McDonald’s left shaken by milkshake supply shortage

Fast-food chain McDonald’s is struggling to meet demands across its UK restaurants as it suffers a nationwide shortage of milkshakes and bottled drinks

We all know the reputation McDonald’s holds for its McFlurry machines being ‘temporarily unavailable’, but now the fast-food chain is struggling with another obstacle to overcome: a  supply chain shortage of milkshakes and bottled drinks. One of the world’s top drive-thru brands is now having to cope with the prospect of not being able to satisfy all of its hungry UK customers with the beverages they desire. 

McDonald’s apologises as it announces temporary pause in the sale of milkshakes

Throughout - and now emerging from - the Covid-19 pandemic, supply chain issues haven’t been uncommon. Disruptions were to be expected as traders, workers, and producers were forced to shut down operations or self-isolate and abide by ever-changing regulations. And it seems this latest supply chain disruption has been caused by a shortage of lorry drivers.

“Like most retailers, we are currently experiencing some supply chain issues, impacting the availability of a small number of products,” said a spokesperson for the company. 

“Bottled drinks and milkshakes are temporarily unavailable in restaurants across England, Scotland, and Wales. We apologise for any inconvenience, and thank our customers for their continued patience.”

The UK food supply chain continues to be disrupted by pandemic side effects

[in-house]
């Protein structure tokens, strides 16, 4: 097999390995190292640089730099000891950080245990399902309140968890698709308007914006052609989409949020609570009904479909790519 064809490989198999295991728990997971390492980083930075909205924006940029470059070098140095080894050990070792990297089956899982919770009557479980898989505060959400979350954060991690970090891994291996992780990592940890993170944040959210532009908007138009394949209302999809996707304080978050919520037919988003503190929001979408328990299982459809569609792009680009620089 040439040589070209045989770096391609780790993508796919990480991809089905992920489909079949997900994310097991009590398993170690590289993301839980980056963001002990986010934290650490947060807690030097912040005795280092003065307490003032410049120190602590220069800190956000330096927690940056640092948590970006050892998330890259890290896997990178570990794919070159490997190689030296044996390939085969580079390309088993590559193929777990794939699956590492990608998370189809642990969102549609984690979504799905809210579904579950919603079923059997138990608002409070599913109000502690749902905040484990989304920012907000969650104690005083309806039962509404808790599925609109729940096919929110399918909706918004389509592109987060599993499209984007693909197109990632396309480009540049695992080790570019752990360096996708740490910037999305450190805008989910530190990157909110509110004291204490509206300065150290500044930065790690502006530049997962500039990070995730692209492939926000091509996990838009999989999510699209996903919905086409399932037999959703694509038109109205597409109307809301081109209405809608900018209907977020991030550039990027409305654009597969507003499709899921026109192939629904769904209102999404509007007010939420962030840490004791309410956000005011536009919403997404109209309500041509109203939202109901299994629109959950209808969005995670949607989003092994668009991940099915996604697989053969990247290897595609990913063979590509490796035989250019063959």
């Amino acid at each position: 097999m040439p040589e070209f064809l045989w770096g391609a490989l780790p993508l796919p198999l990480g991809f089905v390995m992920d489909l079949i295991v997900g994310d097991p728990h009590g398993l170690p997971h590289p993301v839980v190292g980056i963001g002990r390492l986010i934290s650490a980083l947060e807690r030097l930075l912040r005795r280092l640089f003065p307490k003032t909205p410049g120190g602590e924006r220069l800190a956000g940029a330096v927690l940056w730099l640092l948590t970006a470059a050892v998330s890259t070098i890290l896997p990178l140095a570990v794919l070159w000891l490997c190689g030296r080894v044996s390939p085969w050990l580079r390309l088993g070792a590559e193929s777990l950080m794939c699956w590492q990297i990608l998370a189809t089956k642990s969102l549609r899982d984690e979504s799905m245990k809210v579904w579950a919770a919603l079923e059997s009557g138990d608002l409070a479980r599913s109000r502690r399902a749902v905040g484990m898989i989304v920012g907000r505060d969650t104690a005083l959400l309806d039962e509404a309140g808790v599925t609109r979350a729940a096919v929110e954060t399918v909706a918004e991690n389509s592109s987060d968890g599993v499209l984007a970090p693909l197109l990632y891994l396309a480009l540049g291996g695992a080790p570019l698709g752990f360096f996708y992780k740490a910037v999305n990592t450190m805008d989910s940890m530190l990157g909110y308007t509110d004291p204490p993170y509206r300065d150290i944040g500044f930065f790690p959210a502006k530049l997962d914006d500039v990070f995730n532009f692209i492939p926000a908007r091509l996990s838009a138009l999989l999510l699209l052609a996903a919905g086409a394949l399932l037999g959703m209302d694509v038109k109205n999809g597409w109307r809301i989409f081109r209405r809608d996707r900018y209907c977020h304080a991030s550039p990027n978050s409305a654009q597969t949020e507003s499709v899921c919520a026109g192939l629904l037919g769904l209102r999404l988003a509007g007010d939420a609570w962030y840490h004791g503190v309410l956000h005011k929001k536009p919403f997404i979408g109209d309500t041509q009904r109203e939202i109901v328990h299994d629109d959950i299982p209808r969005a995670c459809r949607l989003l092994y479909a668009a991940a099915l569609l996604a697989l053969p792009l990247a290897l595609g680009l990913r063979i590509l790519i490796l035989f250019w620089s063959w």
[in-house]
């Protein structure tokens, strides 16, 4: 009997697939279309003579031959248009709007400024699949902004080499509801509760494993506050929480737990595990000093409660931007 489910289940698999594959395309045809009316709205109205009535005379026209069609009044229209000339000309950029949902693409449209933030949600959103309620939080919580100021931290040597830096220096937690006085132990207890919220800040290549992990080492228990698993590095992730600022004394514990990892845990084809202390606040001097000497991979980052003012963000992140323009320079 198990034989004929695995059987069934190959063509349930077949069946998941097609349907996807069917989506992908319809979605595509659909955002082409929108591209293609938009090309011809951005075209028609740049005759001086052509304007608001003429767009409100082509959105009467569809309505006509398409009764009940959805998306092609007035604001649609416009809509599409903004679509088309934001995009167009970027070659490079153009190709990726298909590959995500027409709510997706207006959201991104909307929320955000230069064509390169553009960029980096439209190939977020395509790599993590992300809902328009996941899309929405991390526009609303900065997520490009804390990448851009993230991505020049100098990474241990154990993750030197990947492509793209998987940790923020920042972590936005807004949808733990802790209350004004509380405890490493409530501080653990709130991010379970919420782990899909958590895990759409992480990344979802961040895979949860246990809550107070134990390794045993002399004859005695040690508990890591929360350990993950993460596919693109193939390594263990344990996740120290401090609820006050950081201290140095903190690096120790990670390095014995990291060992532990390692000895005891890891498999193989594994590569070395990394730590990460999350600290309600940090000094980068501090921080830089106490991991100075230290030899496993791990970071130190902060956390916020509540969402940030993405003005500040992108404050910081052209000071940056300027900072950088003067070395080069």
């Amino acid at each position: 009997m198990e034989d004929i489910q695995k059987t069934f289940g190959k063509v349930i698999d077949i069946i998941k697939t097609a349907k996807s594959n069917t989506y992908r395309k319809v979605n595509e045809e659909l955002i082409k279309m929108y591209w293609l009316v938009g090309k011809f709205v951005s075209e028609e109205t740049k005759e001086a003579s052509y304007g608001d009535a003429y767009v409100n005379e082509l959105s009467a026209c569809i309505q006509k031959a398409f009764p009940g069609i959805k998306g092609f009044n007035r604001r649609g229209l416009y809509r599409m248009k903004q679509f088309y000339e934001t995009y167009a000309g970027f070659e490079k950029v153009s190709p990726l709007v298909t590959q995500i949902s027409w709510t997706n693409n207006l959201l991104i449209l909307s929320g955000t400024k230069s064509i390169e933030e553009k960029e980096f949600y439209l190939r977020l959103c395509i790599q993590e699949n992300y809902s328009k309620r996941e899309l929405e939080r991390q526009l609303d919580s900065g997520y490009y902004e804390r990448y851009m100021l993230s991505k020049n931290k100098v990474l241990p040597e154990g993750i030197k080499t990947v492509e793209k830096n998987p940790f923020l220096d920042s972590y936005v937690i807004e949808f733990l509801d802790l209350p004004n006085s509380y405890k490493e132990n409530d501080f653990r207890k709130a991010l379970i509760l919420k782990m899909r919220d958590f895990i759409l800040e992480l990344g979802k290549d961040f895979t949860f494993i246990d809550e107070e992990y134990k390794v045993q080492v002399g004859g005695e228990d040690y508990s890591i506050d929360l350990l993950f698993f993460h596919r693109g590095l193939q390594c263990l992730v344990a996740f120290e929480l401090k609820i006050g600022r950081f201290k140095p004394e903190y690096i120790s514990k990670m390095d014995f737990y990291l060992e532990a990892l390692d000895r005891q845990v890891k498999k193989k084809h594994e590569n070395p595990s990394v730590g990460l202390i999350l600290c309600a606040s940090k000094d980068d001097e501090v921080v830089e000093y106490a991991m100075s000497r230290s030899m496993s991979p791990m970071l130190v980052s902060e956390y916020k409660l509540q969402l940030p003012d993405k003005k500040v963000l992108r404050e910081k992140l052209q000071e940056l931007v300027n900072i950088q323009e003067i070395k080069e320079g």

McDonald’s isn’t the first UK food company to be affected this week. Chicken-centric chain Nando’s also left customers wondering when they’d be able to resume placing their favourite orders as the company was forced to shut down a total of almost 50 UK restaurants and limit Deliveroo orders following a shortage of its main ingredient: chicken.

Several Co-op stores have also had to ration their sale of milk to one bottle per person, sharing a similar story regarding shortages in its supply chain resulting in its inability to meet consumer demand. Their statement mirrors others in the industry, branding the pandemic as the reason behind the continued disruptions.  

“We are experiencing sporadic disruption from the industry-wide shortage of HGV drivers and an increase in colleagues self-isolating on a precautionary basis,” a Co-op spokesperson has said. 

Around 45% of UK residents have reported noticing ongoing food shortages, with the UK police being forced to remind people that, despite their anger, it’s not a justified police matter to tackle the issue of their favourite restaurant being unable to serve their preferred dish.


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